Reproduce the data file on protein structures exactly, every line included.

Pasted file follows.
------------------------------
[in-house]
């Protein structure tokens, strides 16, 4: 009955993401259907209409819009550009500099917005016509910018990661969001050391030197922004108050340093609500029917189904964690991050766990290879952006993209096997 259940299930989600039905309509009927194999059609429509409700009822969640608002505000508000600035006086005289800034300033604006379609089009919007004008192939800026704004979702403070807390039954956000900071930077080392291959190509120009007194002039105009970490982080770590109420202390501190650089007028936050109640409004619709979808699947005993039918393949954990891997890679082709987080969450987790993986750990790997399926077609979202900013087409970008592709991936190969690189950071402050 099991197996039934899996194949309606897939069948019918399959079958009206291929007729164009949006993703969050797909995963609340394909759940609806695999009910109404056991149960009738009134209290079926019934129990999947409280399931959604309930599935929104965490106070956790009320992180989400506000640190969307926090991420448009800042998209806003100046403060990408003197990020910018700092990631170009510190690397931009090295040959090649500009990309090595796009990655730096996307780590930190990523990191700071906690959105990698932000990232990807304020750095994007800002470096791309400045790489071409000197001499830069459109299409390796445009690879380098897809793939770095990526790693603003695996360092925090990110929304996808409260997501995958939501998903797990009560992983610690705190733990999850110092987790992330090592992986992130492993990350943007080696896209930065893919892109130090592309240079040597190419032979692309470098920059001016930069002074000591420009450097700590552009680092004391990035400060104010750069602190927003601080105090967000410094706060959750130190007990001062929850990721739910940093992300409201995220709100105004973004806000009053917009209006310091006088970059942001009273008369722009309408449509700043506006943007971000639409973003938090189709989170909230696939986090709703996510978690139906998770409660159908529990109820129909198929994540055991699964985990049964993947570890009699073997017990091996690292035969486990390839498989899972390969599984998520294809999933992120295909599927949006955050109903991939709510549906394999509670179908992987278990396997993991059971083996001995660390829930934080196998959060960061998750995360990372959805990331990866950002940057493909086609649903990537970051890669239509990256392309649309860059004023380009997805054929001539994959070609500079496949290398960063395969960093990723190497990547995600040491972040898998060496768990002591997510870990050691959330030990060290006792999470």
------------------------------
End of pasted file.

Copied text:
[in-house]
């Protein structure tokens, strides 16, 4: 009955993401259907209409819009550009500099917005016509910018990661969001050391030197922004108050340093609500029917189904964690991050766990290879952006993209096997 259940299930989600039905309509009927194999059609429509409700009822969640608002505000508000600035006086005289800034300033604006379609089009919007004008192939800026704004979702403070807390039954956000900071930077080392291959190509120009007194002039105009970490982080770590109420202390501190650089007028936050109640409004619709979808699947005993039918393949954990891997890679082709987080969450987790993986750990790997399926077609979202900013087409970008592709991936190969690189950071402050 099991197996039934899996194949309606897939069948019918399959079958009206291929007729164009949006993703969050797909995963609340394909759940609806695999009910109404056991149960009738009134209290079926019934129990999947409280399931959604309930599935929104965490106070956790009320992180989400506000640190969307926090991420448009800042998209806003100046403060990408003197990020910018700092990631170009510190690397931009090295040959090649500009990309090595796009990655730096996307780590930190990523990191700071906690959105990698932000990232990807304020750095994007800002470096791309400045790489071409000197001499830069459109299409390796445009690879380098897809793939770095990526790693603003695996360092925090990110929304996808409260997501995958939501998903797990009560992983610690705190733990999850110092987790992330090592992986992130492993990350943007080696896209930065893919892109130090592309240079040597190419032979692309470098920059001016930069002074000591420009450097700590552009680092004391990035400060104010750069602190927003601080105090967000410094706060959750130190007990001062929850990721739910940093992300409201995220709100105004973004806000009053917009209006310091006088970059942001009273008369722009309408449509700043506006943007971000639409973003938090189709989170909230696939986090709703996510978690139906998770409660159908529990109820129909198929994540055991699964985990049964993947570890009699073997017990091996690292035969486990390839498989899972390969599984998520294809999933992120295909599927949006955050109903991939709510549906394999509670179908992987278990396997993991059971083996001995660390829930934080196998959060960061998750995360990372959805990331990866950002940057493909086609649903990537970051890669239509990256392309649309860059004023380009997805054929001539994959070609500079496949290398960063395969960093990723190497990547995600040491972040898998060496768990002591997510870990050691959330030990060290006792999470």